Lyme disease surveillance in Canada: Annual edition 2022 (infographic)

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Organization: Public Health Agency of Canada

Published: 2024-04-12

Cat.: HP37-44E-PDF

ISBN: 2817-237X

Pub.: 240261

What is Lyme disease?

  • Lyme disease is a bacterial infection transmitted to humans through the bite of an infected tick.
  • Early symptoms can present as flu-like symptoms including joint pain and/or bull's eye rash. If untreated, individuals may experience cardiac and neurologic manifestations and arthritis.

What is the risk?

  • Lyme disease is the most frequently reported vector-borne disease in Canada. Vector-borne diseases are infectious diseases transmitted to humans by vectors including ticks and mosquitoes.
  • The greatest risk of acquiring Lyme disease occurs in regions where populations of ticks carrying the bacteria, Borrelia burgdorferi, have become established.

Who's at greater risk?

Cases occurred in all age groups. Those at greatest risk were:

  • children aged 5-14 years
  • adults aged 60-79 years

Human cases reported in 2022

  • 2,525 cases of Lyme disease were reported, of which, 83% were confirmed cases and 17% probable cases
  • 54% cases were males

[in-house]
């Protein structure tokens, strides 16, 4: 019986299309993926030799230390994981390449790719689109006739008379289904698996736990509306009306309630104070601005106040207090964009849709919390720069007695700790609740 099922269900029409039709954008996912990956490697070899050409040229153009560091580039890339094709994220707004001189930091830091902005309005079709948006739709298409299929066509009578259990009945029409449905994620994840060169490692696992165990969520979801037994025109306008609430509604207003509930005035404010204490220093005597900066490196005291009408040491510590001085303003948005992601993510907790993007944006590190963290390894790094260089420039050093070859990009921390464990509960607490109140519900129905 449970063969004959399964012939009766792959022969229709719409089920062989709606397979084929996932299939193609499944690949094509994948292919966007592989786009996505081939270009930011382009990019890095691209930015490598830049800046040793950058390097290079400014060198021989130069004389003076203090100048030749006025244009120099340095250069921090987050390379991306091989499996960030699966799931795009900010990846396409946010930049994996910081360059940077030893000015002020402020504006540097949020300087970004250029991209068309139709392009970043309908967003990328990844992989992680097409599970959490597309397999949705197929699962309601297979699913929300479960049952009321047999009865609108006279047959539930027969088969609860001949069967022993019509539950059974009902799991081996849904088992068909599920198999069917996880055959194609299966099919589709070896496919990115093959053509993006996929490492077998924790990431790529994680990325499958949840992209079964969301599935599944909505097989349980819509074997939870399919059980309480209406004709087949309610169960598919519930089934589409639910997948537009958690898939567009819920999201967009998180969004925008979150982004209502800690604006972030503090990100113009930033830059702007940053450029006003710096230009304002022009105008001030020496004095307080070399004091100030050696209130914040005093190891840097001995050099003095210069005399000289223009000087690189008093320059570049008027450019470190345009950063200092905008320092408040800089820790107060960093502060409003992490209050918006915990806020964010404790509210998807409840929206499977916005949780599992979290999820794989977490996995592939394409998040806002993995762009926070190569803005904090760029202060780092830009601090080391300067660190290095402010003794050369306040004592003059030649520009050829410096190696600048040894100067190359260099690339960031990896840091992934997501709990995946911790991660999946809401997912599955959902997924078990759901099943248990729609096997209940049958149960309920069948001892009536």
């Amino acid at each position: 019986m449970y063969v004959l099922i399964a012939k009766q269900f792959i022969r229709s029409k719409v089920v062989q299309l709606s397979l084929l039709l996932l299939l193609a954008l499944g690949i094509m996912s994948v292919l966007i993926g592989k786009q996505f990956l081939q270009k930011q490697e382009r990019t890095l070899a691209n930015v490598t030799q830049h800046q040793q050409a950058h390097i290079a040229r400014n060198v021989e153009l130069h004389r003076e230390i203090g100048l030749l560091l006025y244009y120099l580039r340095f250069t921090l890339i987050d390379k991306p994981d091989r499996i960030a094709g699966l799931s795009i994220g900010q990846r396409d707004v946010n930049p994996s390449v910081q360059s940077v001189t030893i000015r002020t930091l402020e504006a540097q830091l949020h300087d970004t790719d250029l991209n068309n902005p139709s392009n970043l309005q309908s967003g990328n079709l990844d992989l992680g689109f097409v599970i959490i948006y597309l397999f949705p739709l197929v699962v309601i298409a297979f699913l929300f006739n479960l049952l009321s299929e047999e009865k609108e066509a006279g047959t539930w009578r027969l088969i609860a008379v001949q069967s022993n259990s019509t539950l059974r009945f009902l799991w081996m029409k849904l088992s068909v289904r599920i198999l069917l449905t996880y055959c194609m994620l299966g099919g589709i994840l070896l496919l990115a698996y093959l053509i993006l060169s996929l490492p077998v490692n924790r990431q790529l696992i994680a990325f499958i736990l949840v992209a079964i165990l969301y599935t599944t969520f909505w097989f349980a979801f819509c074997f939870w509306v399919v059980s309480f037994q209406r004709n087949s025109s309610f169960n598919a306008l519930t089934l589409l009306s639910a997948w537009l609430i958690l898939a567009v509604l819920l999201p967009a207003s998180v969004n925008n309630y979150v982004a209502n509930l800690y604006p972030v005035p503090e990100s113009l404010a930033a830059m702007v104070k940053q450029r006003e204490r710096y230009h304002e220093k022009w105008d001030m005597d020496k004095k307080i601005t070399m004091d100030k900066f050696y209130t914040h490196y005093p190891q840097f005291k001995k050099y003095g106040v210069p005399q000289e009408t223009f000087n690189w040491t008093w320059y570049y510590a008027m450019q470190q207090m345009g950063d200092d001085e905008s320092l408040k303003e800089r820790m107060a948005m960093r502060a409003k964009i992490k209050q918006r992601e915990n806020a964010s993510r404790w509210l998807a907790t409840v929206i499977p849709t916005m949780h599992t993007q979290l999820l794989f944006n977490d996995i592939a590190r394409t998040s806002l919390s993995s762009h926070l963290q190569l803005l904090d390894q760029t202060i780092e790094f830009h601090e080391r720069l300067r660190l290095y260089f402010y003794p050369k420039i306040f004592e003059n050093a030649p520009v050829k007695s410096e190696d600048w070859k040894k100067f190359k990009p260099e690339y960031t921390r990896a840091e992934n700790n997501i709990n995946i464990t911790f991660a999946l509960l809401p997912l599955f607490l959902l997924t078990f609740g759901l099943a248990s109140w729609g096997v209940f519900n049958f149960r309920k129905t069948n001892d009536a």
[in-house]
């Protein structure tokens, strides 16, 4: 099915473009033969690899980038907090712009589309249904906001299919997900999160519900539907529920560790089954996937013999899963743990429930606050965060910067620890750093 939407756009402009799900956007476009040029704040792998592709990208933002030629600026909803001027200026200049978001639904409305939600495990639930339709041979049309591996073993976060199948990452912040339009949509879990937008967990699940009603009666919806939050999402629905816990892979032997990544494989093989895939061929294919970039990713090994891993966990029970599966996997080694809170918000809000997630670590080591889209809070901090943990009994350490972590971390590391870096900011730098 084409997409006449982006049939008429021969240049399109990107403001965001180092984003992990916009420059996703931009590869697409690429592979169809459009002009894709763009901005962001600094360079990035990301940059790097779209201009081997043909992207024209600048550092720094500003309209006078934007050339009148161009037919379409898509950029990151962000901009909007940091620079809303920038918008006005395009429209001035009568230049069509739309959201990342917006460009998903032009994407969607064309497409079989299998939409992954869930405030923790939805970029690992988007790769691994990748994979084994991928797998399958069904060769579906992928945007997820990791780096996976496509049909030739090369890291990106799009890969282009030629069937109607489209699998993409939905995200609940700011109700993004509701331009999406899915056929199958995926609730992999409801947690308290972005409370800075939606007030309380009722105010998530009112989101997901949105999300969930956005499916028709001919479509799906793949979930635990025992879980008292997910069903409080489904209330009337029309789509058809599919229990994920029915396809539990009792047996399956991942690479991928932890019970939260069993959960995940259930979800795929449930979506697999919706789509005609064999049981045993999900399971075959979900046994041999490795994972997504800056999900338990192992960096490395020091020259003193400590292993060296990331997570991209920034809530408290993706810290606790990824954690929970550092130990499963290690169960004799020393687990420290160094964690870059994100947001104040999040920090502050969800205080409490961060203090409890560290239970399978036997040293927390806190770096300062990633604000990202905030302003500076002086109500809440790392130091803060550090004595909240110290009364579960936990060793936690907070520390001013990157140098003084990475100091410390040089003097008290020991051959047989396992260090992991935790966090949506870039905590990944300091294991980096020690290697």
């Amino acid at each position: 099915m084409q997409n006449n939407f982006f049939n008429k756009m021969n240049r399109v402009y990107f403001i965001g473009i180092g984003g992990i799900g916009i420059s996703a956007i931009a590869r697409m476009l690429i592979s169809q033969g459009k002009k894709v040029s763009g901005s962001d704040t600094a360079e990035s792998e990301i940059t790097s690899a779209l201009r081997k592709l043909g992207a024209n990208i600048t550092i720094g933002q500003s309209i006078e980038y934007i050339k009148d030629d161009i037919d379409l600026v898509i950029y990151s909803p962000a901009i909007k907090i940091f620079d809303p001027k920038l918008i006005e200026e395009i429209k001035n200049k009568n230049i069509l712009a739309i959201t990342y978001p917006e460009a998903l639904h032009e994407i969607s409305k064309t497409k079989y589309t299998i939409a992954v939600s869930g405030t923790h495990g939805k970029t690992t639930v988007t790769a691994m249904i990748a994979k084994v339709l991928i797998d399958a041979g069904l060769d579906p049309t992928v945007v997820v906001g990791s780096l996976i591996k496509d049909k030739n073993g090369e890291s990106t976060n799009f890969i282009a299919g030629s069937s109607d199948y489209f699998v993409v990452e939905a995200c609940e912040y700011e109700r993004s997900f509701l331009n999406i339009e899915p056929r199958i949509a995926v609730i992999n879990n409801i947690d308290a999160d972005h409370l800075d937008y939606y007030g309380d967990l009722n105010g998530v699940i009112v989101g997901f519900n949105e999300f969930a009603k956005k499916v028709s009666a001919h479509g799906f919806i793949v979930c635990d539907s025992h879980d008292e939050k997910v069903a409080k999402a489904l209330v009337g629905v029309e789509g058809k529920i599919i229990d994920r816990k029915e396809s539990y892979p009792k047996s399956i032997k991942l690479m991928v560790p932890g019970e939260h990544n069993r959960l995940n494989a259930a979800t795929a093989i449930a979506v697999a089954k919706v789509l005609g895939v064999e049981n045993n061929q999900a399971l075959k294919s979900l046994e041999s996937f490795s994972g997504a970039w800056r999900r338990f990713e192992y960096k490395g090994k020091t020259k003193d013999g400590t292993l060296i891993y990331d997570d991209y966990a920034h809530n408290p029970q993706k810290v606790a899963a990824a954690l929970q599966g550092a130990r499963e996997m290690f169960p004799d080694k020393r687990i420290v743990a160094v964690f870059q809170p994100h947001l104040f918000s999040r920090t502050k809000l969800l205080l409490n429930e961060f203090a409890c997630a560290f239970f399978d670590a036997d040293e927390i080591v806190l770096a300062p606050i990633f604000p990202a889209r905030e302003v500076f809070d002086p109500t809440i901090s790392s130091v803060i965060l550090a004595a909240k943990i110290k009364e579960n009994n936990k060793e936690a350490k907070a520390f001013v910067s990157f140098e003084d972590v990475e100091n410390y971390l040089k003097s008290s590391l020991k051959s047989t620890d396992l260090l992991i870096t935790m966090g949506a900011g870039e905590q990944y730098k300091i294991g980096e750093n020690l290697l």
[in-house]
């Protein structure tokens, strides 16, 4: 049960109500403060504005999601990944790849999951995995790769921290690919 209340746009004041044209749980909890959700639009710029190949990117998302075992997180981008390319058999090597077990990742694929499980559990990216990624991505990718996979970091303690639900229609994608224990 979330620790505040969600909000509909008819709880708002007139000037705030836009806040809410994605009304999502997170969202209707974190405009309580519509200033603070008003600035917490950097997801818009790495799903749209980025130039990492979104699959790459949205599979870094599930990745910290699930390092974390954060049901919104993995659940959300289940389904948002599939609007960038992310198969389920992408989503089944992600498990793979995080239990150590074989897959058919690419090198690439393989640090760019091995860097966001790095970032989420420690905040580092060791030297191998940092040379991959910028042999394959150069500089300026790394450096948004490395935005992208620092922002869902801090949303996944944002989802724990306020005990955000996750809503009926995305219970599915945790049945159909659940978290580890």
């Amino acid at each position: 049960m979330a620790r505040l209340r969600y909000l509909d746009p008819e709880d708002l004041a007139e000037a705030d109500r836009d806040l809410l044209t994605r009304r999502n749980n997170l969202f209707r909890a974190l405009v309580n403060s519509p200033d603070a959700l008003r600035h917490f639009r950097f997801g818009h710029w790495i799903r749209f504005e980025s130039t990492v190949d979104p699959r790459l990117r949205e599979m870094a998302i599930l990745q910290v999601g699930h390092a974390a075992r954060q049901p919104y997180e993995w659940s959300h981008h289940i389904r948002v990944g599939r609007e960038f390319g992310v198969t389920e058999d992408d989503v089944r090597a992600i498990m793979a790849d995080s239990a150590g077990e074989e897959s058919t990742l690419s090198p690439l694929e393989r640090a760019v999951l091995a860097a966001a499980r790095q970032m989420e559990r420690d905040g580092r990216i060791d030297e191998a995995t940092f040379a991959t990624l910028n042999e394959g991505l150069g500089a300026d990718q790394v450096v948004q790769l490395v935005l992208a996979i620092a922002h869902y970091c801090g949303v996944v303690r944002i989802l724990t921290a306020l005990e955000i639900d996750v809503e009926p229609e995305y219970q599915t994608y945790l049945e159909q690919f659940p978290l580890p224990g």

• 46% cases were females

Geographic distribution of reported cases

  • Cases reported by Alberta, Saskatchewan, and Prince Edward Island were travel−related only.
  • 3% of reported cases were likely infected during travel in the USA or Europe.
The distribution of reported Lyme disease cases in Canada
Province Number of reported Lyme disease cases
British Columbia 12
Alberta 17
Saskatchewan 2
Manitoba 38
Ontario 1,478
Quebec 586
New Brunswick 59
Nova Scotia 326Footnote *
Prince Edward Island 7
Newfoundland & Labrador 0
Yukon 0
Northwest Territories 0
Nunavut 0


Footnote *

In Nova Scotia, due to competing public health priorities in the COVID-19 pandemic, Lyme disease case data were not consistently entered into Panorama, not validated, and therefore under-represent the true burden of disease.

Return to footnote * referrer


  • 32% of cases reported illness onset in July
  • 95% of cases reported an illness onset between May and November

Tips to avoid tick bites

Protecting yourself when doing outdoor activities:

  • cover exposed skin
  • use insect repellent

Reducing risk:

  • do a full-body check for ticks after each outdoor activity
  • remove ticks using clean, fine-point tweezers

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